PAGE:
Mistress Ryvers, executrix to her husband Will., was required to give certificates to the Office of Armes of her husband's decease &c, and the like after the death of his uncle Sir George Ryvers : for that it did belong unto her as executrix to her husband. And [s]he was executor to both the other & [s]he desired time to be informed how far she was liable to performe what was demanded and whether the fees demanded for there several degrees must be payd by her. She had conference with Mr William Say, a councellor in the Temple. He writes to Mr Somersett that no such fees as were demanded of her were due by any law of this kingdome, and made a tender of twenty shillings to Master Somersett, not as a fee but a gratuity, which was by him refused. And Master Somersett, acquainting the office what had passed, the Officers of Armes move *by Dr Duck* for process against Mistress Rose Ryvers, which was granted by the Earle Marshall. But before it was served Mr William Say writes another letter to Master Somersett and againe affirmes under his hand that nothing was due; but offers Master Somersett forty shillings underhand to be a meanes she be no further questioned. But, that course not taking effect, she sends to Master Somersett to treat with him in London; and at the treaty Master Say came to advise her. And the order for fees being exhibited, and the demand as formerly being made (certificates for each of them and three pounds six shillings eight pence fee her husband's certificate, six pounds thirteen shillings fower pence for Edward Ryvers *if he were an esq* and ten pounds for Sir George Ryvers), Master Say advised not to pay them, for it was not legal. Then Master Somersett desired Master Say to come to my Lord Marshal's court and deliver so much there. Master Say did appear, and my Lord, perceiving he had diswaded Mistress Ryvers not to be conformable to the constitution for Funeral Certificates and Fees, injoyned him to attend the next Court there; *and* he did appeare and my Lord Marshal being gone in Embassy towards the Emperor, my Lord Maltravers sitting lieutenant to my Lord Marshal, was informed by Dr Duck what Master Say was charged with. Master Say excused himself as not knowing what the demands of the heralds were and the court ordered that there demands should be delivered in writing to Master Say. So Master Thomson went *on 6 of May 1636* to Master Say and shewed him the order and delivered the demands in writing. Master Saye againe told him that the order was not legal, and if he might advise the Heralds they should not take any fees by virtue of that order. And in Master Saye['s] discourse in the court my Lord Maltravers demanded whether he would answer touching Mistress Rivers not paying fees. He answered, There was no such fees due by any law that he had seene or words to that effect; whereupon the Register drew up an act that doth set downe as much. And then my Lord Maltravers directed he should be bound in 100 ld to attend the court, and that Dr Duck should exhibit articles against him for publishing both by word and writing that my Lord Marshall's decrees and constitutions were contrary to lawe. Yet those decrees and constitutions have bin affirmed by second decrees in the Chancery, in the Court of Wards and in the Ecclesiastical Courts.'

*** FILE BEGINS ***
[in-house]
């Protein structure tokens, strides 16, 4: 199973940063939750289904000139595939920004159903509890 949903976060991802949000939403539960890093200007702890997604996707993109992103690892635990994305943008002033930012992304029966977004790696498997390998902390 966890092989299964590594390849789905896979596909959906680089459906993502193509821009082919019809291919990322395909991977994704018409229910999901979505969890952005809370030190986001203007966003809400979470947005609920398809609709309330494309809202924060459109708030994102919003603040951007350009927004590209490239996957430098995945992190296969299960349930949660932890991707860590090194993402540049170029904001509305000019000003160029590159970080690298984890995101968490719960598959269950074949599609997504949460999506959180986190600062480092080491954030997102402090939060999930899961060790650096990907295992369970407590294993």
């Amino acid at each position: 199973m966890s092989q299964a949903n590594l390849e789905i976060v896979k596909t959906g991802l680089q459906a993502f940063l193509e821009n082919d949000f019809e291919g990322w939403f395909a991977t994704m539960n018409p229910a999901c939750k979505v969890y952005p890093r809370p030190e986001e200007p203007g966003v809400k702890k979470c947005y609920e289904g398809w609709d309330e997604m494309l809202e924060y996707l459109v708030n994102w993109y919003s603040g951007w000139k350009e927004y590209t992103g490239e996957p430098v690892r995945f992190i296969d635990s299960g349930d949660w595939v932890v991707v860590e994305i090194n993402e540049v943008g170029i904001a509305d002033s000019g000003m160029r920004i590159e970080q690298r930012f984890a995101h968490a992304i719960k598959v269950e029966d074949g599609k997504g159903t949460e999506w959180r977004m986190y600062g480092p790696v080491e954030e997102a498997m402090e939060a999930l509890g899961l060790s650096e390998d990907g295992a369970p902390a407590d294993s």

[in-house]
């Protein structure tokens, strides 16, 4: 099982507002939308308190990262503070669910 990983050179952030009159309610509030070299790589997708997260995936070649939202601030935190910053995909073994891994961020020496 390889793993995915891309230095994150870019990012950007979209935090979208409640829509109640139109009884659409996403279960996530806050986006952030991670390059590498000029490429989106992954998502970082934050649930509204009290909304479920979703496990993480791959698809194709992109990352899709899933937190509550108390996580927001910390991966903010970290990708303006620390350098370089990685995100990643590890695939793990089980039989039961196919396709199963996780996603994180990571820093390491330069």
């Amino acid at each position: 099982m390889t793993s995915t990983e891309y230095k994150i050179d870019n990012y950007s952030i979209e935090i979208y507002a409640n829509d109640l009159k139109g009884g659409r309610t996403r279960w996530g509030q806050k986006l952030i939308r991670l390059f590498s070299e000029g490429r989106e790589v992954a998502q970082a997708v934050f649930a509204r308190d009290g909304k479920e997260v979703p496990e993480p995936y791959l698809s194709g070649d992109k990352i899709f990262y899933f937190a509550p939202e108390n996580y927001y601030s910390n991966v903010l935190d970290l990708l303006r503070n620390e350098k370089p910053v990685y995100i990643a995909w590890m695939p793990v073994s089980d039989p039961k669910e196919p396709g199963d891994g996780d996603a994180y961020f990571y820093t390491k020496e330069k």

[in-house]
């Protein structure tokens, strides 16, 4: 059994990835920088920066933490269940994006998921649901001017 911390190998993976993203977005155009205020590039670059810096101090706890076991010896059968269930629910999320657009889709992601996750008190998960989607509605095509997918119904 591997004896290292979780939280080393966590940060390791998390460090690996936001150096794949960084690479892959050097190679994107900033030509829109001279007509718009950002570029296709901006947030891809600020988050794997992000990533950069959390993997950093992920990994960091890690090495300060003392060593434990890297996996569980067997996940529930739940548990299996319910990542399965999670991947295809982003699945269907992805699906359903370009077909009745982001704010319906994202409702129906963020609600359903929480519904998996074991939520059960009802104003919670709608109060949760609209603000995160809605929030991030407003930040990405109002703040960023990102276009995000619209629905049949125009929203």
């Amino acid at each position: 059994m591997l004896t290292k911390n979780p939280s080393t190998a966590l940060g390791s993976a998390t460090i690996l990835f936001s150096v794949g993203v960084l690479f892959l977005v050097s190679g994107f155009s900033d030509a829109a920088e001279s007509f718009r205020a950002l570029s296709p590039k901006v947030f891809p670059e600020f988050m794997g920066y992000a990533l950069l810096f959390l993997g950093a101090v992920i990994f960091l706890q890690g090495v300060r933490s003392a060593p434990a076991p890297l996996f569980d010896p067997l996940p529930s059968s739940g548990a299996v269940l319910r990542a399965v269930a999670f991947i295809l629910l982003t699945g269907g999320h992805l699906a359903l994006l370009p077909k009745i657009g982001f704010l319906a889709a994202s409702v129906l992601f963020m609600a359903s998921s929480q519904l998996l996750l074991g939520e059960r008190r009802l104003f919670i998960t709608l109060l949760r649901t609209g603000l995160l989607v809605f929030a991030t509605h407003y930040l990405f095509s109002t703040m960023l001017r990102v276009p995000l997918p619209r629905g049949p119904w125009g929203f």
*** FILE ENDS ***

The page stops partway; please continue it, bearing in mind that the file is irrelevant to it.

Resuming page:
Summary of proceedings